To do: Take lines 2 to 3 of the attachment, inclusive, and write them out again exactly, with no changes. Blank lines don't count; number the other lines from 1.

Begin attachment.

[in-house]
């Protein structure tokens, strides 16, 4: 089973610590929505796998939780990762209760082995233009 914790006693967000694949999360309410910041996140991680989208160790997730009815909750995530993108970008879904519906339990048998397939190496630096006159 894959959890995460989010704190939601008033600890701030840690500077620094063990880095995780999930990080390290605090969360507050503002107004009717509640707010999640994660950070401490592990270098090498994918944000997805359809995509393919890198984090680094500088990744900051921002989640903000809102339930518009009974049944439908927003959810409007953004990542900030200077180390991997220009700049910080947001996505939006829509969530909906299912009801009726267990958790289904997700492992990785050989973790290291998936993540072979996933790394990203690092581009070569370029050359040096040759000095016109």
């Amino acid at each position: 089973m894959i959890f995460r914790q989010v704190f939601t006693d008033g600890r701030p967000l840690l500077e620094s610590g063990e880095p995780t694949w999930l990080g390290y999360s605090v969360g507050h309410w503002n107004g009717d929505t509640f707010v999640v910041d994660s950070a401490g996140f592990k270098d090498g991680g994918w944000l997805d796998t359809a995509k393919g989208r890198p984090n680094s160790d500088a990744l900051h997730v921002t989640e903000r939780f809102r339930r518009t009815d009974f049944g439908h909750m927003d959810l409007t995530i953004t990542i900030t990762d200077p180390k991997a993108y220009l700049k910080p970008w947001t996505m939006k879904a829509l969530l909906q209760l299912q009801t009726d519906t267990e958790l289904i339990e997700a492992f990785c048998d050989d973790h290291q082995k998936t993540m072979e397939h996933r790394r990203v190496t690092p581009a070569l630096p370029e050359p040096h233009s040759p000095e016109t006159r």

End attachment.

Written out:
């Protein structure tokens, strides 16, 4: 089973610590929505796998939780990762209760082995233009 914790006693967000694949999360309410910041996140991680989208160790997730009815909750995530993108970008879904519906339990048998397939190496630096006159 894959959890995460989010704190939601008033600890701030840690500077620094063990880095995780999930990080390290605090969360507050503002107004009717509640707010999640994660950070401490592990270098090498994918944000997805359809995509393919890198984090680094500088990744900051921002989640903000809102339930518009009974049944439908927003959810409007953004990542900030200077180390991997220009700049910080947001996505939006829509969530909906299912009801009726267990958790289904997700492992990785050989973790290291998936993540072979996933790394990203690092581009070569370029050359040096040759000095016109």
């Amino acid at each position: 089973m894959i959890f995460r914790q989010v704190f939601t006693d008033g600890r701030p967000l840690l500077e620094s610590g063990e880095p995780t694949w999930l990080g390290y999360s605090v969360g507050h309410w503002n107004g009717d929505t509640f707010v999640v910041d994660s950070a401490g996140f592990k270098d090498g991680g994918w944000l997805d796998t359809a995509k393919g989208r890198p984090n680094s160790d500088a990744l900051h997730v921002t989640e903000r939780f809102r339930r518009t009815d009974f049944g439908h909750m927003d959810l409007t995530i953004t990542i900030t990762d200077p180390k991997a993108y220009l700049k910080p970008w947001t996505m939006k879904a829509l969530l909906q209760l299912q009801t009726d519906t267990e958790l289904i339990e997700a492992f990785c048998d050989d973790h290291q082995k998936t993540m072979e397939h996933r790394r990203v190496t690092p581009a070569l630096p370029e050359p040096h233009s040759p000095e016109t006159r």